By: Stephanie Andrews
A simple answer to all of your questions.
The first time I heard about blockchain, I was starting my career in marketing.
I wanted to be at the forefront of emerging technologies. A.k.a, what was new, cool, and exciting. But as I became immersed in the space, I quickly learned a hard lesson: New, cool, technologies do not make any sense.
Seriously, until a year ago, I was convinced that emerging tech was built on jargon... especially blockchain.
So, I’ve decided to solve the big, grey cloud that the majority of us see when we hear the word “blockchain.” An-easy-to-understand beginner’s guide, from a fellow newbie. Get ready, I’m about to blow your mind.
First things first, let’s figure out what blockchain is. Coined as the new ‘internet,’ apparently blockchain is a secure, decentralized network where information can be distributed, but not copied. It can hold anything of value, and is fully deemed as public.
Confused? Yeah me too.
Think of blockchain as an engine. It powers a system that can hold anything you find valuable. The most basic example is money. We’ve all heard about bitcoin - the first ever cryptocurrency, that as of January 2018, was valued at $191 billion USD.
Now think of storing your money on a platform like Napster. Yes, that sounds sketchy, but bare with me.
Napster allowed the ability to share files from one computer to another, without a third party, also known as peer to peer sharing. How? It was a decentralized network, which basically means, the information stored on Napster’s platform was stored in multiple places at once.
Blockchain essentially does the same thing.
Blockchain technology stores information in millions of places at once. Therefore, it is unobstructable.
Think about it this way - let’s say you’ve become James Bond (go you!). Your assignment is to hide a secret code. The safest way to store the code is to hide every character in a different spot. Therefore, if your enemy is trying to steal it, and they find your hiding spot, they can’t do anything with the code because they only have one character.
The difference between centralized and decentralized networks is as simple as your James Bond trick. If you were to put the code in one place, it would be a centralized hiding place. If you put it in multiple places, it is decentralized.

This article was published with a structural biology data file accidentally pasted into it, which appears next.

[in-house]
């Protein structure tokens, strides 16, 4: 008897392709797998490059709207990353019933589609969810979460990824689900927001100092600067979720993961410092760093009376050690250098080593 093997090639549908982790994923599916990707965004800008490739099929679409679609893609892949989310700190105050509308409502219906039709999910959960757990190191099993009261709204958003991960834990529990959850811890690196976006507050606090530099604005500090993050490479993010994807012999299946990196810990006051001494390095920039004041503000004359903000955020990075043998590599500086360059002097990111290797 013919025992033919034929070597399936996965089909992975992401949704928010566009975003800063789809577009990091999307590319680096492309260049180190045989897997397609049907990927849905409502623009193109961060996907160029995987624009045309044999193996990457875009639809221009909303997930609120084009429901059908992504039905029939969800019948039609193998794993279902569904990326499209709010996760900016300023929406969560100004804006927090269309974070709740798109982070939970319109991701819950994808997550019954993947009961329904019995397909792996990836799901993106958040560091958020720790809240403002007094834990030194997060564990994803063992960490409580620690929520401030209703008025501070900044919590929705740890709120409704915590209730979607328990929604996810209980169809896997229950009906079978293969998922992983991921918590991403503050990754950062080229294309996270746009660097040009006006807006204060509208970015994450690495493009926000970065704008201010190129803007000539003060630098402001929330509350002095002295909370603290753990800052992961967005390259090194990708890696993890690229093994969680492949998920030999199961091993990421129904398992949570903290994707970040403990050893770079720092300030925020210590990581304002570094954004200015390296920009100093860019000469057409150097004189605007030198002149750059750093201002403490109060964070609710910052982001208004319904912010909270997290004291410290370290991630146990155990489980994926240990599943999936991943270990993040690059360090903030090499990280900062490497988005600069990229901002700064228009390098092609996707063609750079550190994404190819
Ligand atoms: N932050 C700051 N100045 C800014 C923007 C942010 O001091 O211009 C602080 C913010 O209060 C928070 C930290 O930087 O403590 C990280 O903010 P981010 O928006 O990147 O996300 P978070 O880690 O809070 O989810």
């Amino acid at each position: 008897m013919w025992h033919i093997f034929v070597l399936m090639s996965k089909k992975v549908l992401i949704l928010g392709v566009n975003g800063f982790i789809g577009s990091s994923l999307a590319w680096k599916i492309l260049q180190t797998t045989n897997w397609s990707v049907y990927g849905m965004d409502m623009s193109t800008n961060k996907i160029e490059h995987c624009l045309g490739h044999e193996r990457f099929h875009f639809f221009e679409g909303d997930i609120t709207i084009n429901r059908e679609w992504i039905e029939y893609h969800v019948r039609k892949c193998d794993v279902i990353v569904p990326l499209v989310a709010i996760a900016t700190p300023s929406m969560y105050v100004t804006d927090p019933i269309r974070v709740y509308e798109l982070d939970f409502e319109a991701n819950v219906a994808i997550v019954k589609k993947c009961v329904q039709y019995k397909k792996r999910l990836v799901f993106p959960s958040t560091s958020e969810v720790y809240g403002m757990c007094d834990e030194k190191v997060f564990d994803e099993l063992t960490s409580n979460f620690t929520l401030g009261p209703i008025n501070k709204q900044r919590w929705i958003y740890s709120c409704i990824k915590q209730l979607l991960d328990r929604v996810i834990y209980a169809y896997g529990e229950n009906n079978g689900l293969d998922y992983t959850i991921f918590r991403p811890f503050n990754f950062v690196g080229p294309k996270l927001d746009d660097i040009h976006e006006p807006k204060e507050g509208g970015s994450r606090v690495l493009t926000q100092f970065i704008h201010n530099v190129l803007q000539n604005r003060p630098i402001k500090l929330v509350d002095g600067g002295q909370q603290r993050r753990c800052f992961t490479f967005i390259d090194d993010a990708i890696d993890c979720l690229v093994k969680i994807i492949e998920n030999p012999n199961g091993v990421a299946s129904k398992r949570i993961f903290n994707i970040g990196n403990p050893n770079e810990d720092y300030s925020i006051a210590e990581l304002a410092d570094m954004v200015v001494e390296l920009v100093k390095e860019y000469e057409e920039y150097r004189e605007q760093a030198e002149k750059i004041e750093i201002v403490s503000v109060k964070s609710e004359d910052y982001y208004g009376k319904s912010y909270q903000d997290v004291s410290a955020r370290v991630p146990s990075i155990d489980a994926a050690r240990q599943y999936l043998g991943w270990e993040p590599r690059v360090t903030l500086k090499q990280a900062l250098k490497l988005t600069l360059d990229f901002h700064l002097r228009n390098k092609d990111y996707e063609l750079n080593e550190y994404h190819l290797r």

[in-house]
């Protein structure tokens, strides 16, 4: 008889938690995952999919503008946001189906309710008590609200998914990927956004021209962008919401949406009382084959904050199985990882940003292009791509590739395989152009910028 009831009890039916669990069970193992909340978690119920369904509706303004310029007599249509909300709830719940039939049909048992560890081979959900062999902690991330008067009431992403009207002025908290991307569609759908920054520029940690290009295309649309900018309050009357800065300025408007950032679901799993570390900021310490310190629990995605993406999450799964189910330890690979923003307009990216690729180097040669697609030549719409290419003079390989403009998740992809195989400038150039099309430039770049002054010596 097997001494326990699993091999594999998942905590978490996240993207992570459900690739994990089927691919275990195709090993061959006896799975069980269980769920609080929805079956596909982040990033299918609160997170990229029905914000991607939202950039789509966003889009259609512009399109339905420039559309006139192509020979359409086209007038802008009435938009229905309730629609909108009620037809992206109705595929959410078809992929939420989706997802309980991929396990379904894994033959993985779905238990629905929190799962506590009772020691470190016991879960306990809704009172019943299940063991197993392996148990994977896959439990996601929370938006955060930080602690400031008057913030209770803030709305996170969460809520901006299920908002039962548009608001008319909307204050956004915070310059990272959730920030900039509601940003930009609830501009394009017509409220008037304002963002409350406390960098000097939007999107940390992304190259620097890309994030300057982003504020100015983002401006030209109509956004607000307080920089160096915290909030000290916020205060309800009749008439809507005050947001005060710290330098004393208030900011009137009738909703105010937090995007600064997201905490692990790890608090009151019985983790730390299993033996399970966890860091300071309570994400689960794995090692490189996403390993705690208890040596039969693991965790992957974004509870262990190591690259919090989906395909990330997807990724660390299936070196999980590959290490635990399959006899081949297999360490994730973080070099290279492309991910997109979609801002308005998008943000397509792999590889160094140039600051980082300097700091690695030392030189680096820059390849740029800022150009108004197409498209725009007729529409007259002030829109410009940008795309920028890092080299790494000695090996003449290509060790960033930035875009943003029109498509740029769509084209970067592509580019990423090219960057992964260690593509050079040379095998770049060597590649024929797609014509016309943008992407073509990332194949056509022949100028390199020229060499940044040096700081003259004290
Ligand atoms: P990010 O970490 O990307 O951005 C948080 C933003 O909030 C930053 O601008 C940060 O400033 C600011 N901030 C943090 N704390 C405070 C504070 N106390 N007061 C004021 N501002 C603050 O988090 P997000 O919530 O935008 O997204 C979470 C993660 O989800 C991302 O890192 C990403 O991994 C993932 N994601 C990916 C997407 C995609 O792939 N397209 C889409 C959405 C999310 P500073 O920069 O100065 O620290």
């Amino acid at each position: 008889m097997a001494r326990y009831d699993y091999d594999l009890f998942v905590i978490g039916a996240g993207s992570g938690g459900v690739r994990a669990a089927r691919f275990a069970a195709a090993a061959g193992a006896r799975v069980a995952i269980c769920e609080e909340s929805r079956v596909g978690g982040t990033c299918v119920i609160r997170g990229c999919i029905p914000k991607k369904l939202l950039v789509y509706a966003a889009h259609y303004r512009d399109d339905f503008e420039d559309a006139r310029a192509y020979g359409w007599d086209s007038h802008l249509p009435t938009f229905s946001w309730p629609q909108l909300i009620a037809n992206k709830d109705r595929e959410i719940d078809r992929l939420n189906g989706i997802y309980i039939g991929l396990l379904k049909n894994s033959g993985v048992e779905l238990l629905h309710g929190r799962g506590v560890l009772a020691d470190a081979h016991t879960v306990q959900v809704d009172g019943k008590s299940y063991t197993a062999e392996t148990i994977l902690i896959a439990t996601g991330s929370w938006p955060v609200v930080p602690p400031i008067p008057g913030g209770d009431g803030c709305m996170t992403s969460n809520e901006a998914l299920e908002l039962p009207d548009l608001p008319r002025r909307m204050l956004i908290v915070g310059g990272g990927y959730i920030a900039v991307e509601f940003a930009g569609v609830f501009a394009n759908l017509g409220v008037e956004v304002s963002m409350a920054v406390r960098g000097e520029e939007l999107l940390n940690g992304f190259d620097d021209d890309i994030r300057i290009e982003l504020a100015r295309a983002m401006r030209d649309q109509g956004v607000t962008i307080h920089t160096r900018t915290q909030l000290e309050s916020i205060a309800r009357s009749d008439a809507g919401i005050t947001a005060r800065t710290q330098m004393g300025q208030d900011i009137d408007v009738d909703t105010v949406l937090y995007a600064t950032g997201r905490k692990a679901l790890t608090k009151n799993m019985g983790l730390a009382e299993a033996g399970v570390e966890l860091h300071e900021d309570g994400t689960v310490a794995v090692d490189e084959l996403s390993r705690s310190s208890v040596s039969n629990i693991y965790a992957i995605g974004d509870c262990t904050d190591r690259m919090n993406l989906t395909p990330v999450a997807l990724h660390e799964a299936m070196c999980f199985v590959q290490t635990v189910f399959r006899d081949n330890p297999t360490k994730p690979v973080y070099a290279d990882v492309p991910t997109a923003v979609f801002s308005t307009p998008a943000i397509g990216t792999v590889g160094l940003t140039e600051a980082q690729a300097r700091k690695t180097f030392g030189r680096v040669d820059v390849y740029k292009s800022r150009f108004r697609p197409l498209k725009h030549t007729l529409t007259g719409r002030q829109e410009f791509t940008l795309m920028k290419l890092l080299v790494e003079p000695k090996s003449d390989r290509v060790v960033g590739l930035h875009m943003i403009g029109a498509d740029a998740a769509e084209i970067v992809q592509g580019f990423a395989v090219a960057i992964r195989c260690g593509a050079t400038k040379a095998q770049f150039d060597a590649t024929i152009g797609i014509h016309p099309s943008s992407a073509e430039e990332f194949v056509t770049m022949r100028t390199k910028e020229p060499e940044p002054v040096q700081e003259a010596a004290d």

Ahh, makes sense, right? Relief at last.
I’d like to make the distinction right now that blockchain and Google have very different technologies that power their systems. But for the purposes of this article, it’s a useful analogy to think about blockchain’s capabilities.
Okay, disclaimer over, let’s get back to it.
Since blockchain operates in millions of interconnected places at once, it allows for some seriously unique sharing opportunities. Not only can a record be validated publically, but transactions can be updated immediately.
For example - before Google docs (what a dark and scary time), to collaborate on a document, you had to send it back and forth. Good old version 1, 2, 15, etc.
When Google docs came on the scene, it allowed users to share a document and work on it at the same time - saving tons of time and a bunch of lost documents. Blockchain works in a similar manner. For example, you can receive funds within seconds of a transfer and both parties will be updated in real time.
Hallelujah! No more bank holds.
But if there are millions of transactions, how does the blockchain keep track? Interestingly enough, here’s where we get into the derivative of the word.
Every 10 minutes, the blockchain self-audits itself with the latest transactions serviced. Each 10 minute interval is called a “block.” So all the word “blockchain” literally means is a chain of consistent, 10 minute self-audits of transactions.
Boom - riveting, I know.
Obviously, your private information can’t be accessible to everyone. That’s a recipe for disaster, and frankly straight up violating.
So, blockchain encrypts the information. Or in human terms, it turns the information into a code. The basis here is keys.
The way I think of keys is similar to entering your secure, condo apartment. To get into your apartment you need two things: 1) a building fob, and 2) your condo keys.
On the blockchain, there are two sets of keys: public and private.
Your public key is a string of numbers, also known as your blockchain address (getting the analogy now?). This acts the same way that your building fob does. It allows you to enter an area that holds your private space, a.k.a your condo.
Now that you’re inside, you can open your condo with your private key, similar to how you can access your private information on the blockchain.
To dive a bit deeper, blockchain has yet another layer to its private keys, called a paper wallet. The most common definition is an offline way to store your digital keys. A.k.a: you print off your private keys and safeguard it.
Bringing us back to the condo analogy, let’s say that you actually own several condos. Your paper wallet serves the same purpose as your keychain. It stores the access to all of your condos (or digital assets) in a physical location.
So that’s what a blockchain is. A secure, decentralized network where information can be distributed, but not copied, hold anything of value, and is fully deemed as public.
Simple right? Okay, maybe not.
At the very least, we can go out into the world with basic knowledge of what this technology does. If you’re super interested, listen to this podcast from Bitbuy.ca, which breaks blockchain down for newbies.
Thanks for sticking with me!